It was raining blood at the Pro Tour Hour of Devastation as Paulo Vitor Damo Da Raso dominated the tournament by swiftly burning his opponent to a crisp in a tough but excellent final match. The deck he brought was a deck called Ramunap Red. In view of the coming Gameday and many Preliminary Pro Tour Qualifiers let’s have an inside look into the deck.
Courtesy of Magic the Gathering’s main website:
PAULO VITOR, DAMO DA ROSA – RAMUNAP RED
2 x Chandra, Torch of Defiance
4 x Ahn-Crop Crasher
3 x Hazoret the Fervent
3 x Kari Zev, Skyship Raider
4 x Village Messenger
4 x Bomat Courier
4 x Falkenrath Gorger
4 x Earthshaker Khenra
4 x Abrade
4 x Shock
2 x Scavenger Grounds
4 x Ramunap Ruins
4 x Sunscorched Desert
14 x Mountain
2 Chandra, Torch of Defiance
2 Sand Strangler
2 Pia Nalaar
2 Savage Alliance
2 Chandra’s Defeat
2 Aethersphere Harvester
1 Oath of Chandra
Unsurprising for a red deck that wants to go fast and hit hard, the deck has 12 One Mana Cost creatures, Village Messenger, Bomat Courier, and Falkenrath Gorger. The way I see it, the first game plan of the deck is to win the coin flip, go first and cast one of the 12 One Mana Costs creatures.
Which of the creatures should be played first (in the event you draw two or three of the different One Mana Costs creatures)? I believe Falkenrath Gorger should be cast first as most do in the Pro Tour as it is one of the two creatures that does not have haste. All other creatures can be cast and should be cast at other turns as they can hit in the turn they come in.
The card included in the deck that surprised me the most is Kari Zev, Skyship Raider. Its stats is mediocre but it does evade magma spray and shock, and provide 1 free damage every attack step. Bomat Courier is another unexpected card with mediocre stats. I would have expected to see Scrapheap Scrounger instead, but the utility it provides in bringing fresh cards into your hand is the main reason it made the cut for the deck. A survived Bomat Courier with four cards removed is better than a hand with no cards.
The strongest component of the deck is Ahn-Crop Crasher and Earthshaker Khenra. These two cards are essential as they have haste to keep the pressure and both of them render the creature that was just cast unable to block.
It’s best to keep both until there is a creature that is worth rendering unable to block, as a trade is better than to push damage as fast possible since the deck has a lot of reach. The high end finisher is nothing to scoff at. Hazoret the Fervent at most time will be able to attack with haste and Chandra, Torch of Defiance is a recurring 2 damage reach that the opponent has to deal with immediately.
Now comes the name sake card for the deck, Ramunap Ruins. The best reach are cards that don’t use slots in deck and Ramunap Ruins being lands is optimal. The other desserts that the deck run is Sunscorched Desert which deals 1 damage when put into play. My advise is not to play the reach like Shock and sacrifice a desert too early as they are the cards that close the game instead of bringing down your opponent’s life points.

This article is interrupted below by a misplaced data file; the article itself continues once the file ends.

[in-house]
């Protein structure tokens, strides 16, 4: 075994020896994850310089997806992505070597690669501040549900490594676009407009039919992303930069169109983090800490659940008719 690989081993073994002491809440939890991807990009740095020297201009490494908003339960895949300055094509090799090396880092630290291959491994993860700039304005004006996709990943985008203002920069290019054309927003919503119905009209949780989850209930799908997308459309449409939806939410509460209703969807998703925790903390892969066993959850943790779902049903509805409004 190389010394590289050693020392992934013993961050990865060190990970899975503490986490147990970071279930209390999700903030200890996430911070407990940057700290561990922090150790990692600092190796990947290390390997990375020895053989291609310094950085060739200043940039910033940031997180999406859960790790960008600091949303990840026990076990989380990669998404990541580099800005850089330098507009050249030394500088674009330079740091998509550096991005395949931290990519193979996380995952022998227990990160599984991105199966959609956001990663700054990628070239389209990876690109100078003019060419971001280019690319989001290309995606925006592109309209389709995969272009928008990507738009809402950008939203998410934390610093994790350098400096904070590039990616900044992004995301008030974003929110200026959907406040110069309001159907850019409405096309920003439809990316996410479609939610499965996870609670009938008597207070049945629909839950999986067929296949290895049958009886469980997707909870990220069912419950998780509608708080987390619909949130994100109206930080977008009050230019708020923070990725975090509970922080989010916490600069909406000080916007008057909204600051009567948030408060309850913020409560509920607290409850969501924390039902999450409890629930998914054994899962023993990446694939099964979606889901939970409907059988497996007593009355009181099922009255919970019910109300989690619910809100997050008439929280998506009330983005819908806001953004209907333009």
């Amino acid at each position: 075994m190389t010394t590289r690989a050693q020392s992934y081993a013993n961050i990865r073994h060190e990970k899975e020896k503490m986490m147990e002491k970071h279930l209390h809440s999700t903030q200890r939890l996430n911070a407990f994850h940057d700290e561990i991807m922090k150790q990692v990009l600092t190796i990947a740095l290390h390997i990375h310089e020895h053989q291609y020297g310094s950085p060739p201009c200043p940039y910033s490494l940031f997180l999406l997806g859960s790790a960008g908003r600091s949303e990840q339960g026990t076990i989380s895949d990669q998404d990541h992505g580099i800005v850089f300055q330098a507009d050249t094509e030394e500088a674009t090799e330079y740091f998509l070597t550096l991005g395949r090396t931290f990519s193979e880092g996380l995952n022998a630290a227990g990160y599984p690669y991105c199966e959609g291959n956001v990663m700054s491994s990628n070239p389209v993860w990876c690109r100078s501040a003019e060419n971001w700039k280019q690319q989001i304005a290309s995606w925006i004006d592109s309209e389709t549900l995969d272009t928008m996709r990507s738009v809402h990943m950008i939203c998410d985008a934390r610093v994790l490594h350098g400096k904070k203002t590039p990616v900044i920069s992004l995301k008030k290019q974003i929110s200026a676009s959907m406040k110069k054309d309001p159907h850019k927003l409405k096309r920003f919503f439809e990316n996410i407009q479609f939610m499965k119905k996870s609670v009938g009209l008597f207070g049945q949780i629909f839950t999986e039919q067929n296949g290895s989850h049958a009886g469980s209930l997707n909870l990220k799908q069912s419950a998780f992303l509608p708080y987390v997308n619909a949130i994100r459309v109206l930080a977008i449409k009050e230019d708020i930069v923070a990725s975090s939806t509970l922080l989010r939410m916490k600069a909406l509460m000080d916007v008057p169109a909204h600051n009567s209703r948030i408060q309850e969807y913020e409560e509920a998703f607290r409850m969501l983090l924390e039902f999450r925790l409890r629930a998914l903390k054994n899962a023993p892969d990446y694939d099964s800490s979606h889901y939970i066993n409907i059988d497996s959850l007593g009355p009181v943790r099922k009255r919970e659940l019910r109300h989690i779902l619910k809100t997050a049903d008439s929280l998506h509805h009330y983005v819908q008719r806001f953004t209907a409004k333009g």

Let’s talk sideboard. Paulo Vitor admitted that the sideboard was made mainly to counter mirror matches but it’s not without its uses in other matches. Glorybringer is a great card to bring in against mid range decks that have big creatures as blockers that Earthshaker Khenra can’t target it.
Chandra, Torch of Defiance is outstanding against control match ups not only as recurring damage but as an extra card every turn. Aethersphere Harvester, Pia Nalaar and Savage Alliance is useful against decks that clog up the ground in a stall as they provide evasions to push through damage.
Meanwhile Sand Strangler, Chandra’s Defeat and Oath of Chandra is brought in mostly for mirror matches. I can see that, most of the time, all four of the Falkenrath Gorger would be taken out as they can prove to be too slow when going second and are bad late game draws compared to the other cards.
Overall, this deck is well made to be fast enough and to do plenty of damage for Ramunap Ruins to close the game. Still, sequencing of cards to be played is important as knowing which cards to cast and when to cast would be crucial in deciding the pace of the match. It is important that the deck does not lose its gas too early and knowing to how to mulligan a good hand is critical.
Well, that is it for the deck that took down the Pro Tour. I hope you would have learned a little bit on how to pilot the deck. On game day, bring on the Red and burn your opponent down with Anubis, Vampires, and a humble Courier.
Till next time, keep on slinging.